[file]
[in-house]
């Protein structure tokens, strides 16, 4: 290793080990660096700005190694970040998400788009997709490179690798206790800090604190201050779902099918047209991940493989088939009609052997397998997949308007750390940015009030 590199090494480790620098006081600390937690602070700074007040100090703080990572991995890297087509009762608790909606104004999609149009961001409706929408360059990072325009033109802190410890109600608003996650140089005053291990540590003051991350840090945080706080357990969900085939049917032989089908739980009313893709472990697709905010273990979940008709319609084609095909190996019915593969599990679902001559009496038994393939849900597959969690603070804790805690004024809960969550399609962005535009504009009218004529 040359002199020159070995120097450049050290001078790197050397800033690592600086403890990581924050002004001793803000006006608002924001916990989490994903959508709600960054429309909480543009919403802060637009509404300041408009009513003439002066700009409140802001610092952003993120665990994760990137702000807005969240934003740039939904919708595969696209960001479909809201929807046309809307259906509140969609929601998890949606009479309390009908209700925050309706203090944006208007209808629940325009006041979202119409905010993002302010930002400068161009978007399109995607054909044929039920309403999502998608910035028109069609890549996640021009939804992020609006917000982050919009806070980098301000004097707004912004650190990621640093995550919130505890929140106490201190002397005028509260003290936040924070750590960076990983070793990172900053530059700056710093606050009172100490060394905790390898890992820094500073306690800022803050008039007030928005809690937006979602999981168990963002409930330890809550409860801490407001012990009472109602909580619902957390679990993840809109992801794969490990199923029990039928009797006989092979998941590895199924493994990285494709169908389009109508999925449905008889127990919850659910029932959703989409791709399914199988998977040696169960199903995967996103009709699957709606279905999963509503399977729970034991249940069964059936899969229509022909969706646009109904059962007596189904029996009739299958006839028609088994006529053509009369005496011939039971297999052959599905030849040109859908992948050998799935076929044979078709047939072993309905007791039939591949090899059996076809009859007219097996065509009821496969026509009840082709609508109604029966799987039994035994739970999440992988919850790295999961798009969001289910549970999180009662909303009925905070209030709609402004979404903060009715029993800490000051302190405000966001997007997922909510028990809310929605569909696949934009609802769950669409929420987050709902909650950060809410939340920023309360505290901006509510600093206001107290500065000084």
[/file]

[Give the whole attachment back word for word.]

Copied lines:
[in-house]
């Protein structure tokens, strides 16, 4: 290793080990660096700005190694970040998400788009997709490179690798206790800090604190201050779902099918047209991940493989088939009609052997397998997949308007750390940015009030 590199090494480790620098006081600390937690602070700074007040100090703080990572991995890297087509009762608790909606104004999609149009961001409706929408360059990072325009033109802190410890109600608003996650140089005053291990540590003051991350840090945080706080357990969900085939049917032989089908739980009313893709472990697709905010273990979940008709319609084609095909190996019915593969599990679902001559009496038994393939849900597959969690603070804790805690004024809960969550399609962005535009504009009218004529 040359002199020159070995120097450049050290001078790197050397800033690592600086403890990581924050002004001793803000006006608002924001916990989490994903959508709600960054429309909480543009919403802060637009509404300041408009009513003439002066700009409140802001610092952003993120665990994760990137702000807005969240934003740039939904919708595969696209960001479909809201929807046309809307259906509140969609929601998890949606009479309390009908209700925050309706203090944006208007209808629940325009006041979202119409905010993002302010930002400068161009978007399109995607054909044929039920309403999502998608910035028109069609890549996640021009939804992020609006917000982050919009806070980098301000004097707004912004650190990621640093995550919130505890929140106490201190002397005028509260003290936040924070750590960076990983070793990172900053530059700056710093606050009172100490060394905790390898890992820094500073306690800022803050008039007030928005809690937006979602999981168990963002409930330890809550409860801490407001012990009472109602909580619902957390679990993840809109992801794969490990199923029990039928009797006989092979998941590895199924493994990285494709169908389009109508999925449905008889127990919850659910029932959703989409791709399914199988998977040696169960199903995967996103009709699957709606279905999963509503399977729970034991249940069964059936899969229509022909969706646009109904059962007596189904029996009739299958006839028609088994006529053509009369005496011939039971297999052959599905030849040109859908992948050998799935076929044979078709047939072993309905007791039939591949090899059996076809009859007219097996065509009821496969026509009840082709609508109604029966799987039994035994739970999440992988919850790295999961798009969001289910549970999180009662909303009925905070209030709609402004979404903060009715029993800490000051302190405000966001997007997922909510028990809310929605569909696949934009609802769950669409929420987050709902909650950060809410939340920023309360505290901006509510600093206001107290500065000084």